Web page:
The Central African Republic (CAR) is a landlocked Central African country bordered by Chad and Sudan to the north and northeast, South Sudan and the Democratic Republic of the Congo to the southeast and south, and to the southwest and west the Republic of the Congo and Cameroon. Its varied topography and ecology is dominated by Sudano-Guinean savannah but includes as well a northern Sahelo-Sudanian zone and an equatorial forest zone in the south. It is estimated that up to 8% of CAR is forested. Very rarely visited by outsiders, having been troubled by civil wars for a number of decades, while decidedly not out of the woods, CAR is showing early signs of becoming a Central African conservation success story.
Though its current borders were set by the French only in the nineteenth century, the human history of the Central African Republic stretches back millennia, to the period approximately 10,000 years ago when climate change – specifically desertification elsewhere – pushed hunter-gatherer settlers into north Central Africa. Farming began in the Neolithic Era and evidence such as the famous Bouar Megaliths testify to advanced cultures by the third or fourth millennia BCE, with central and eastern CAR populated principally by the Azande people and the Bantoid approaching from Cameroon to the southwest.
The slave trade reached CAR during the sixteenth and seventeenth centuries, and during the late nineteenth the region became the object of European colonial ambitions. CAR’s experience under French rule was far from happy, with great swathes of the population lost to famine, disease and economic exploitation, and indeed it was the site of one of the largest anti-colonial rebellions on the African continent. As with so many other colonized nations, even having achieved independence in the middle part of the last century, CAR’s emergence from the shadow of empire has not been easy or painless. Since independence in 1960 the country’s history has been marked by severe political turmoil including coups and (especially in the twenty-first century) outright civil conflict.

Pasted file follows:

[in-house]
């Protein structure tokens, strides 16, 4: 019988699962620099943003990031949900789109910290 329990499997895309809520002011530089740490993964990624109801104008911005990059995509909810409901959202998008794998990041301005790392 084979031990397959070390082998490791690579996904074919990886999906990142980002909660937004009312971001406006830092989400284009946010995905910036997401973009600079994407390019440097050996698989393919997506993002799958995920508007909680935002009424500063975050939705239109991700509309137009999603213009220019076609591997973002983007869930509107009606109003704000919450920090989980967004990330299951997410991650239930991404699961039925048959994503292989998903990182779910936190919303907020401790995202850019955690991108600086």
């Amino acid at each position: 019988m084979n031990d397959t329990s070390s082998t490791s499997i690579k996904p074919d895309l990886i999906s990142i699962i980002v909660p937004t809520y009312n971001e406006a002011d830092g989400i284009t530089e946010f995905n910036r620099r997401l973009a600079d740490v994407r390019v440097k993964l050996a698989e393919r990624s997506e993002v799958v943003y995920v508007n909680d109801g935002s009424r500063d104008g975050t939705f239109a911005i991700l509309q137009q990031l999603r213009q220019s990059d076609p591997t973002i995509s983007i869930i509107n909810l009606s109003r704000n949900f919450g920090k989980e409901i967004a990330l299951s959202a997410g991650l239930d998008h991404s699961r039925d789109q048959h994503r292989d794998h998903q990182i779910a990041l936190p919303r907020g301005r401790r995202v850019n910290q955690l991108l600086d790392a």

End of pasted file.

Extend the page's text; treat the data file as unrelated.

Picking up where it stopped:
But with all that said, CAR is showing an increasing commitment to the preservation of its natural and cultural heritage, with Dzanga-Sangha Forest Reserve in the southwest having been thriving now for some years now and very ecologically rich. It contains forest elephant and buffalo, bongo antelopes, a wealth of birdlife, and one of the planet’s highest densities of western lowland gorilla, amongst much else. Another notable sign of progress is African Parks 2014 50-year mandate to manage Chinko in the east, which the organization calls ‘one of the largest ecosystems with the greatest conservation potential in all of Central Africa’.
CAR, then, is certainly not a destination for the Africa ingenue. Even setting aside the possible risks, infrastructure is severely underdeveloped and the tourism industry hardly into its infancy. But as the country moves towards stability and emerges as a destination for eco-tourism, CAR will move rapidly to the top of aficionado’s wish-lists – and for very good reason indeed.